Is Intelligence Really a Genetic Trait?
What determines a person’s intelligence? Many experts and studies state that your IQ is mainly a matter of your genetic makeup. Nevertheless, the relationship isn’t always as direct or as clear as it would appear. The truth is that there are many other factors that can promote your intellectual potential or hinder it.
Take William James Sidis for example. This young man was really intelligent and showed great promise. He died in the middle of the 1940s in the United States. Many experts consider him to be one of the most intelligent men who ever lived. In fact, some estimate that his IQ was above 250.
“What we know is a drop, what we don’t know is an ocean.”
The most interesting part of Sidis’ cognitive development was his education. He was able to go to Harvard University at the age of 9, and it wasn’t just because of his genetic makeup. His mother, Sara, was a doctor, and his father, Boris, was a psychiatrist and an expert in developmental psychology. If there’s one thing these two Ukrainian scientists knew, it was that developing a high IQ wasn’t exclusively a matter of your 23 pairs of chromosomes.
High intelligence is a result of an environment that facilitates it as well as a brain that’s receptive to it. The Sidises directed their child’s life toward a single objective: to make the most of his cognitive capabilities. The results exceeded all expectations. Nevertheless, this young man wasn’t just a child prodigy. He was also a person who was clearly unhappy with his life.
Smart parents, brilliant children?
Intelligence, just like all factors of human behavior, is a complex trait. Defining it, however, isn’t difficult, because it’s a combination of all those experiences where the person in question demonstrates a clear ability to learn, think, plan, solve their problems, think abstractly, understand complicated ideas, and give highly creative answers to questions.
Nevertheless, nobody exactly knows what produces individual differences in intelligence. Some studies state that genetics shape your intellectual abilities. In fact, a 2016 University of Glasgow study showed that you mainly inherit the genes associated with cognitive functions from your mother. The X chromosome, then, determines a large part of your intellectual potential.
Now then, we’re talking in a conditional sense because not everything is as clear as it seems. In a recent study that the journal Genetics Home Reference published, you see something that experts have supposed for almost a century. Your social environment molds you. It gives you the conditions that you need to reach all of your cognitive potential. Genetics are only responsible for 40% of what you achieve.
Intelligence (and particularly high intelligence) is influenced by the environment. Factors such as the way a child is raised, their formal education, and nutrition allow the development of educational potential.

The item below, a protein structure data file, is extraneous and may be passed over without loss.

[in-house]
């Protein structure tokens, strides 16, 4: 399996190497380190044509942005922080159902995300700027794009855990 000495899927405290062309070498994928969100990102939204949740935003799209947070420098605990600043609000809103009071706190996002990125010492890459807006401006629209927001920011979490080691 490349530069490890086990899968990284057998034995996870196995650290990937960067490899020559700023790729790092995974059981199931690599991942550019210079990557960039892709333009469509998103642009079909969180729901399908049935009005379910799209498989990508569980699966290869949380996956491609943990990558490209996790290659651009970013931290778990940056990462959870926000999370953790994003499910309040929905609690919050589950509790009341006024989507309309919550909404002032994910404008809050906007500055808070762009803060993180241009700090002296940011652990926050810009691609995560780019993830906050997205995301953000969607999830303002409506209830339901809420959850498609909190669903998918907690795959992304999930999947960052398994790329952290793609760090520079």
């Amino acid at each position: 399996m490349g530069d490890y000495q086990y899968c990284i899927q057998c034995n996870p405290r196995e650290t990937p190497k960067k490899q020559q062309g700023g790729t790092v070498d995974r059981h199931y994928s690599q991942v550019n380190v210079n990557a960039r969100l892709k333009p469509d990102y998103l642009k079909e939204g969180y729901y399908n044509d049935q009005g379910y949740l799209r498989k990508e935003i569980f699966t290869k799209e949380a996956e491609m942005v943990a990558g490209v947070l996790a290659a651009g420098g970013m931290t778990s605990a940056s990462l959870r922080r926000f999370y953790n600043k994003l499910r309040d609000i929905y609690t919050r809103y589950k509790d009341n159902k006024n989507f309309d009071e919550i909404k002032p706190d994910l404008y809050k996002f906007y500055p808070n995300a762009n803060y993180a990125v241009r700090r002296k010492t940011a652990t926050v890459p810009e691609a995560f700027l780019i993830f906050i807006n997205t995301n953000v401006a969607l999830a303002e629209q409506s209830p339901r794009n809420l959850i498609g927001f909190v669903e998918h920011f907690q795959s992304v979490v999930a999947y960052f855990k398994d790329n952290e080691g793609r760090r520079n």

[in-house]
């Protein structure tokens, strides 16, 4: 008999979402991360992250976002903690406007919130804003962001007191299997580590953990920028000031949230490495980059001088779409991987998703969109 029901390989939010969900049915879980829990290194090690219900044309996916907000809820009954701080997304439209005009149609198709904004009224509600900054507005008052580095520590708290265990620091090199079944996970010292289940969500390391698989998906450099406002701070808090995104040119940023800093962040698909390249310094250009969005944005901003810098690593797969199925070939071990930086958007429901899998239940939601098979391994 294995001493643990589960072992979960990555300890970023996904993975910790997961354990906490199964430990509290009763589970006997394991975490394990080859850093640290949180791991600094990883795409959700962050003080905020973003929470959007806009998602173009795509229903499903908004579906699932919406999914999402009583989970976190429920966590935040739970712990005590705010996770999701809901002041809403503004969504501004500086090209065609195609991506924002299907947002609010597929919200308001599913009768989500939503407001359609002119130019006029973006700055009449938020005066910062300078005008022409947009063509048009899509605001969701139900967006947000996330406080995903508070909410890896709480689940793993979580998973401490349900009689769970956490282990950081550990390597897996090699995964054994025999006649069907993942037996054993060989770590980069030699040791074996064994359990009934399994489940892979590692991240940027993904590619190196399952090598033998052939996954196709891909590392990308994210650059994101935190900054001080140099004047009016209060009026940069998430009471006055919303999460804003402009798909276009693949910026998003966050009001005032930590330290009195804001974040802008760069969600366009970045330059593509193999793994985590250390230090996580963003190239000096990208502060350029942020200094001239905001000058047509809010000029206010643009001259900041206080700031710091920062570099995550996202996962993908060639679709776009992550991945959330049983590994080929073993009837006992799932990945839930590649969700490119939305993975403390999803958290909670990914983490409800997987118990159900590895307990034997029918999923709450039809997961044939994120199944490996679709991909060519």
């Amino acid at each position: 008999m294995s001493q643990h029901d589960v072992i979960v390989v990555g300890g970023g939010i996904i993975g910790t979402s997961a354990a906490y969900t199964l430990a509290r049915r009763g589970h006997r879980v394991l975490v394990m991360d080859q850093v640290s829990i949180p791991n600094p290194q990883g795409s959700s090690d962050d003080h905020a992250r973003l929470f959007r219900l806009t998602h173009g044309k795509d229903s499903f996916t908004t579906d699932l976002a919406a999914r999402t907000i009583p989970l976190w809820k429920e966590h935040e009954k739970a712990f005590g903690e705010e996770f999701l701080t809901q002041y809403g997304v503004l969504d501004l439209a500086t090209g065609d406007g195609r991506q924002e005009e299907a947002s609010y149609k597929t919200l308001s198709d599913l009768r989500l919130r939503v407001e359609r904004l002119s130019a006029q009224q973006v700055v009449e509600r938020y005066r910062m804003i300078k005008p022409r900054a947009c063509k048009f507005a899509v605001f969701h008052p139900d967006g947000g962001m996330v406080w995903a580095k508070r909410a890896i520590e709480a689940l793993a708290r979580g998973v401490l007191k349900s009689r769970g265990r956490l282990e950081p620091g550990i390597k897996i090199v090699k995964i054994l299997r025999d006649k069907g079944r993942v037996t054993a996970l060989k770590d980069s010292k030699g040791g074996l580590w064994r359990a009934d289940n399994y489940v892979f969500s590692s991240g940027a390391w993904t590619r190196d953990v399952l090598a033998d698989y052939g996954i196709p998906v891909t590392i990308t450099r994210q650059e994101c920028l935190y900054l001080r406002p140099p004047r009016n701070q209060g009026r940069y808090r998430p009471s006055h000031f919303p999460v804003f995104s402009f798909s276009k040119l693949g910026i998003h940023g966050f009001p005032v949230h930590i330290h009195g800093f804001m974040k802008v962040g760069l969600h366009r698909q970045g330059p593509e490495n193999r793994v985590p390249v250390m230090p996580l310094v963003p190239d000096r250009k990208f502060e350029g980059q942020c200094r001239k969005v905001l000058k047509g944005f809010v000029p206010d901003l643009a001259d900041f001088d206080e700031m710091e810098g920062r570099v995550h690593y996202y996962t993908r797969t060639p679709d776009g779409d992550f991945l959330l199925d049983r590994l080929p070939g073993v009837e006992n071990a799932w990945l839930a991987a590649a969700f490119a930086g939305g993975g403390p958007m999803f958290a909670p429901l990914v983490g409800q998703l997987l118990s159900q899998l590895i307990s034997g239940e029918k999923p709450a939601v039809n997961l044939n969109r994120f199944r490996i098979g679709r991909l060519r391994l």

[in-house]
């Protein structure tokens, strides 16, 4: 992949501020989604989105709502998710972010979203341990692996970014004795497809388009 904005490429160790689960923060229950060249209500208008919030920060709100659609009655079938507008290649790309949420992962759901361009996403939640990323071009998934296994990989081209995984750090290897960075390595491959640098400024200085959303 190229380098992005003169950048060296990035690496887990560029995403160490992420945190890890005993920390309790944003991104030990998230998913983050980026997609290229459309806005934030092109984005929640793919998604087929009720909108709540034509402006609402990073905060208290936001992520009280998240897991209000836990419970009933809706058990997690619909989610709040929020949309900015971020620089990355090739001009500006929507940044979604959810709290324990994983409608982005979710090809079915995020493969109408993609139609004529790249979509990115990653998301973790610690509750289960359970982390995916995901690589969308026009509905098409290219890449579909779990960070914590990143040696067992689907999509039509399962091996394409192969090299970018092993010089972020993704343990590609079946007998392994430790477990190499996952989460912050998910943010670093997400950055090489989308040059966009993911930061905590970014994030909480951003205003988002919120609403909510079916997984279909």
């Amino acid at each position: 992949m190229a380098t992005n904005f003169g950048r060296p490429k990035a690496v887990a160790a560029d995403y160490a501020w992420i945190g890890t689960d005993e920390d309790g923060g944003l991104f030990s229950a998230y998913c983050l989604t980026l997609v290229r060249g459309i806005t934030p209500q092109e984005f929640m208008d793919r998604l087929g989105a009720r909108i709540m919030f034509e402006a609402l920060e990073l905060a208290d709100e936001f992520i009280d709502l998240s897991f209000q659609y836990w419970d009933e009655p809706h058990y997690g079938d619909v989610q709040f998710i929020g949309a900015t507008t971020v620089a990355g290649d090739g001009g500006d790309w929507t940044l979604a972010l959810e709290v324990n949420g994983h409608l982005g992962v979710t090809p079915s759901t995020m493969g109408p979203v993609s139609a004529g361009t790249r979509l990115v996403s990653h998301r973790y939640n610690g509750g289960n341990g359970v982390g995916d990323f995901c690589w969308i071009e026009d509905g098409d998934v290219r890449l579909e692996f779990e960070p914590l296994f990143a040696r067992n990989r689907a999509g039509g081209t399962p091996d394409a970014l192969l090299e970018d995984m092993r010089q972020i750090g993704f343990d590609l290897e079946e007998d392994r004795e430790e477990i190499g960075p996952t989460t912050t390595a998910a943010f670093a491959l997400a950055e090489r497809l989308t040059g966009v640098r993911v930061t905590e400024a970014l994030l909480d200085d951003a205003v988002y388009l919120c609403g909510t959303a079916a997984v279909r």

Countless factors influence intelligence
Neurologists often say that people over-estimate the idea of high intelligence. If you were to undertake a brain surgery, there’s no definitive section of a high-intelligence brain that would distinguish it from any other. There’s no specialized structure that makes you more intelligent than normal. The truth is that intelligence comes from an endless number of processes acting in harmony. It’s a whole hyperconnected synaptic world that creates a sharper, more reasonable, and more efficient brain from the average one.
While it’s true that high intelligence can depend on your genes, other factors can affect it, such as:
- A secure connection to the mother characterized by a constant emotional exchange.
- A positive upbringing.
- Adequate education.
- A favorable and stimulating social environment made up of a good family, well-educated teachers, and an appropriate and safe community.
Poor upbringings and neural plasticity
Now that we’ve discussed that, some of our readers might be asking themselves, “So what happens if I have the genes for high intelligence but a poor upbringing?” “What happens if my environment wasn’t favorable to developing intelligence and my academic performance was poor?” “Does this mean I’ll never be able to improve my IQ?”
Every psychologist has a key psychological figure they admire. Take Kurt Lewin, for example. He’s the father of modern social psychology and gave us the basis for many future theories and studies. Lewin showed us that human beings are products of their interactions and experiences. You’re your attitude and what you choose to do with everything you’ve lived.
Twin studies and genetic intelligence
Experts have been able to study many things using twins who were separated at birth and raised in different contexts. Through these studies, experts have found that unfavorable environments with limited economic resources significantly influence the development of intelligence. Nevertheless, bad conditions can’t completely snuff out your potential. If you get an opportunity at some point to challenge your old environment or build a better one, you may be able to “make up for lost time.”
Lewin discovered that when a twin was raised in an unfavorable environment, they would distance themselves from the ideas of their adoptive parents. They were free to give their genetic predispositions free rein. The twin’s cognitive capacity would improve if they found a source of motivation or a goal that was in accordance with their interests as well as an environment that would facilitate the goals. After all, the brain isn’t a stable and unchanging entity. Plasticity, your curiosity, and your willpower are able to produce real miracles.It might interest you...